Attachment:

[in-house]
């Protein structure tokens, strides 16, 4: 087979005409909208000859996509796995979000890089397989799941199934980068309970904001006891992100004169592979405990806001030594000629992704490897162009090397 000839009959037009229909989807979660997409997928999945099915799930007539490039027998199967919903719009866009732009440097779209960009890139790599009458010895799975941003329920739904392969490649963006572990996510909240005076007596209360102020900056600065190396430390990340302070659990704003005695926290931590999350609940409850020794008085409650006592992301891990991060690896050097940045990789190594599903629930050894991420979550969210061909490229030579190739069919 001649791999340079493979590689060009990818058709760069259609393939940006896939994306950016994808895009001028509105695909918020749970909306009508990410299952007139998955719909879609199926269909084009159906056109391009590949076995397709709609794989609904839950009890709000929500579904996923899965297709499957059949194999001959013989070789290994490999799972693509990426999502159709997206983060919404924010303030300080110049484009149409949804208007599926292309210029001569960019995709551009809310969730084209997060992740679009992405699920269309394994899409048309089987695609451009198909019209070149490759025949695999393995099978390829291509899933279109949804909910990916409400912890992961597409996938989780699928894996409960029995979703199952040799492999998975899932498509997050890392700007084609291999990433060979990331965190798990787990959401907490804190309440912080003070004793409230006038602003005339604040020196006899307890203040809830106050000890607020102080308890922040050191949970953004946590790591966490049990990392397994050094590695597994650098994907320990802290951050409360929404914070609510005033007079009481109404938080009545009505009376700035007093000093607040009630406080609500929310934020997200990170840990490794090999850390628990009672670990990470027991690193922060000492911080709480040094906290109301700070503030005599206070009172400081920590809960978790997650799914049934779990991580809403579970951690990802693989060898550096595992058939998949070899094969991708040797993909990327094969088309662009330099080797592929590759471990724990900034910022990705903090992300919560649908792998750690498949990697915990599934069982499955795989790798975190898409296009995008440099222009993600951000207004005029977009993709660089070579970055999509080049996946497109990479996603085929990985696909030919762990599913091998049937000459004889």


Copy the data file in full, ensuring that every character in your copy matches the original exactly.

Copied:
[in-house]
């Protein structure tokens, strides 16, 4: 087979005409909208000859996509796995979000890089397989799941199934980068309970904001006891992100004169592979405990806001030594000629992704490897162009090397 000839009959037009229909989807979660997409997928999945099915799930007539490039027998199967919903719009866009732009440097779209960009890139790599009458010895799975941003329920739904392969490649963006572990996510909240005076007596209360102020900056600065190396430390990340302070659990704003005695926290931590999350609940409850020794008085409650006592992301891990991060690896050097940045990789190594599903629930050894991420979550969210061909490229030579190739069919 001649791999340079493979590689060009990818058709760069259609393939940006896939994306950016994808895009001028509105695909918020749970909306009508990410299952007139998955719909879609199926269909084009159906056109391009590949076995397709709609794989609904839950009890709000929500579904996923899965297709499957059949194999001959013989070789290994490999799972693509990426999502159709997206983060919404924010303030300080110049484009149409949804208007599926292309210029001569960019995709551009809310969730084209997060992740679009992405699920269309394994899409048309089987695609451009198909019209070149490759025949695999393995099978390829291509899933279109949804909910990916409400912890992961597409996938989780699928894996409960029995979703199952040799492999998975899932498509997050890392700007084609291999990433060979990331965190798990787990959401907490804190309440912080003070004793409230006038602003005339604040020196006899307890203040809830106050000890607020102080308890922040050191949970953004946590790591966490049990990392397994050094590695597994650098994907320990802290951050409360929404914070609510005033007079009481109404938080009545009505009376700035007093000093607040009630406080609500929310934020997200990170840990490794090999850390628990009672670990990470027991690193922060000492911080709480040094906290109301700070503030005599206070009172400081920590809960978790997650799914049934779990991580809403579970951690990802693989060898550096595992058939998949070899094969991708040797993909990327094969088309662009330099080797592929590759471990724990900034910022990705903090992300919560649908792998750690498949990697915990599934069982499955795989790798975190898409296009995008440099222009993600951000207004005029977009993709660089070579970055999509080049996946497109990479996603085929990985696909030919762990599913091998049937000459004889």